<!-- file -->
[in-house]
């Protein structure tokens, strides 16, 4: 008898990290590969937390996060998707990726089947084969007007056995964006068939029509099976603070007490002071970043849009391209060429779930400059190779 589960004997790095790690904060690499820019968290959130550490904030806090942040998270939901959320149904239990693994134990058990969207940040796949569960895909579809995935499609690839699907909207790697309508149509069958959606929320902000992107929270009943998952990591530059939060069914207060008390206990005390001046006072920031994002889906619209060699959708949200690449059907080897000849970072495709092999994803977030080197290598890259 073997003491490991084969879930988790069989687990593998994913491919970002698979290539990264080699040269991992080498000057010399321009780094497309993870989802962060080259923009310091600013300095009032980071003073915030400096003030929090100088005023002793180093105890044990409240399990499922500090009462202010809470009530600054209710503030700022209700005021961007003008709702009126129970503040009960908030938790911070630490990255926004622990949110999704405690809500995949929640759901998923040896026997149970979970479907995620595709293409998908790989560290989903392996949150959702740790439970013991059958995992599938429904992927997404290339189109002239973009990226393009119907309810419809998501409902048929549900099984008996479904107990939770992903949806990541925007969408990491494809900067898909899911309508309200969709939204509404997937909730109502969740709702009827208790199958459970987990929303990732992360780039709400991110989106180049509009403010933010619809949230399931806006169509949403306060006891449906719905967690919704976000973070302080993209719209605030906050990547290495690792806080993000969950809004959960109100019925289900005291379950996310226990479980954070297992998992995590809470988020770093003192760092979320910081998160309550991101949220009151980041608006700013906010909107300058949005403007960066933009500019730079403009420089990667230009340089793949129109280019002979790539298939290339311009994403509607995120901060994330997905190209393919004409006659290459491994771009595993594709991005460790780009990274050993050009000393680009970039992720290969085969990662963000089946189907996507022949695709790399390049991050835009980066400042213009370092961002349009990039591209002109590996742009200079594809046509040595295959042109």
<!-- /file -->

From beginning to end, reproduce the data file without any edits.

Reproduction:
[in-house]
């Protein structure tokens, strides 16, 4: 008898990290590969937390996060998707990726089947084969007007056995964006068939029509099976603070007490002071970043849009391209060429779930400059190779 589960004997790095790690904060690499820019968290959130550490904030806090942040998270939901959320149904239990693994134990058990969207940040796949569960895909579809995935499609690839699907909207790697309508149509069958959606929320902000992107929270009943998952990591530059939060069914207060008390206990005390001046006072920031994002889906619209060699959708949200690449059907080897000849970072495709092999994803977030080197290598890259 073997003491490991084969879930988790069989687990593998994913491919970002698979290539990264080699040269991992080498000057010399321009780094497309993870989802962060080259923009310091600013300095009032980071003073915030400096003030929090100088005023002793180093105890044990409240399990499922500090009462202010809470009530600054209710503030700022209700005021961007003008709702009126129970503040009960908030938790911070630490990255926004622990949110999704405690809500995949929640759901998923040896026997149970979970479907995620595709293409998908790989560290989903392996949150959702740790439970013991059958995992599938429904992927997404290339189109002239973009990226393009119907309810419809998501409902048929549900099984008996479904107990939770992903949806990541925007969408990491494809900067898909899911309508309200969709939204509404997937909730109502969740709702009827208790199958459970987990929303990732992360780039709400991110989106180049509009403010933010619809949230399931806006169509949403306060006891449906719905967690919704976000973070302080993209719209605030906050990547290495690792806080993000969950809004959960109100019925289900005291379950996310226990479980954070297992998992995590809470988020770093003192760092979320910081998160309550991101949220009151980041608006700013906010909107300058949005403007960066933009500019730079403009420089990667230009340089793949129109280019002979790539298939290339311009994403509607995120901060994330997905190209393919004409006659290459491994771009595993594709991005460790780009990274050993050009000393680009970039992720290969085969990662963000089946189907996507022949695709790399390049991050835009980066400042213009370092961002349009990039591209002109590996742009200079594809046509040595295959042109």